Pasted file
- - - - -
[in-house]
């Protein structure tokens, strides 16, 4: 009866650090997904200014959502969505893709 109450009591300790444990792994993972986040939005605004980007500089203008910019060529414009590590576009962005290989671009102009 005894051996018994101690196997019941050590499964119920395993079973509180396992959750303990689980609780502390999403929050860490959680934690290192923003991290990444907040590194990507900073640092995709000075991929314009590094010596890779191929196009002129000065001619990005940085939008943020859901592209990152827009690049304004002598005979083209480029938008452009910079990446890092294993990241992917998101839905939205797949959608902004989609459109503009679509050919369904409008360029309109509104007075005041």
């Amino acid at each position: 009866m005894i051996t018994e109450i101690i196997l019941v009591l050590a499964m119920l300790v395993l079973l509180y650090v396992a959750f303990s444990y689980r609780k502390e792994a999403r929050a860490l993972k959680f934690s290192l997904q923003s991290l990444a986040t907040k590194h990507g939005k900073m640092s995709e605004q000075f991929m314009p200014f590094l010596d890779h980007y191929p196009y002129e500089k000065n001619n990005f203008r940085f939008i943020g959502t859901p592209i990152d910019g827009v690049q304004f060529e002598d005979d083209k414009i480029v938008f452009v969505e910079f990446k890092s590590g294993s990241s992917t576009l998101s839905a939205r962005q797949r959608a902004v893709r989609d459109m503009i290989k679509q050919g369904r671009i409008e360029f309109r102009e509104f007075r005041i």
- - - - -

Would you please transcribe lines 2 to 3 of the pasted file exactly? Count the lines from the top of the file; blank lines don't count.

């Protein structure tokens, strides 16, 4: 009866650090997904200014959502969505893709 109450009591300790444990792994993972986040939005605004980007500089203008910019060529414009590590576009962005290989671009102009 005894051996018994101690196997019941050590499964119920395993079973509180396992959750303990689980609780502390999403929050860490959680934690290192923003991290990444907040590194990507900073640092995709000075991929314009590094010596890779191929196009002129000065001619990005940085939008943020859901592209990152827009690049304004002598005979083209480029938008452009910079990446890092294993990241992917998101839905939205797949959608902004989609459109503009679509050919369904409008360029309109509104007075005041």
């Amino acid at each position: 009866m005894i051996t018994e109450i101690i196997l019941v009591l050590a499964m119920l300790v395993l079973l509180y650090v396992a959750f303990s444990y689980r609780k502390e792994a999403r929050a860490l993972k959680f934690s290192l997904q923003s991290l990444a986040t907040k590194h990507g939005k900073m640092s995709e605004q000075f991929m314009p200014f590094l010596d890779h980007y191929p196009y002129e500089k000065n001619n990005f203008r940085f939008i943020g959502t859901p592209i990152d910019g827009v690049q304004f060529e002598d005979d083209k414009i480029v938008f452009v969505e910079f990446k890092s590590g294993s990241s992917t576009l998101s839905a939205r962005q797949r959608a902004v893709r989609d459109m503009i290989k679509q050919g369904r671009i409008e360029f309109r102009e509104f007075r005041i």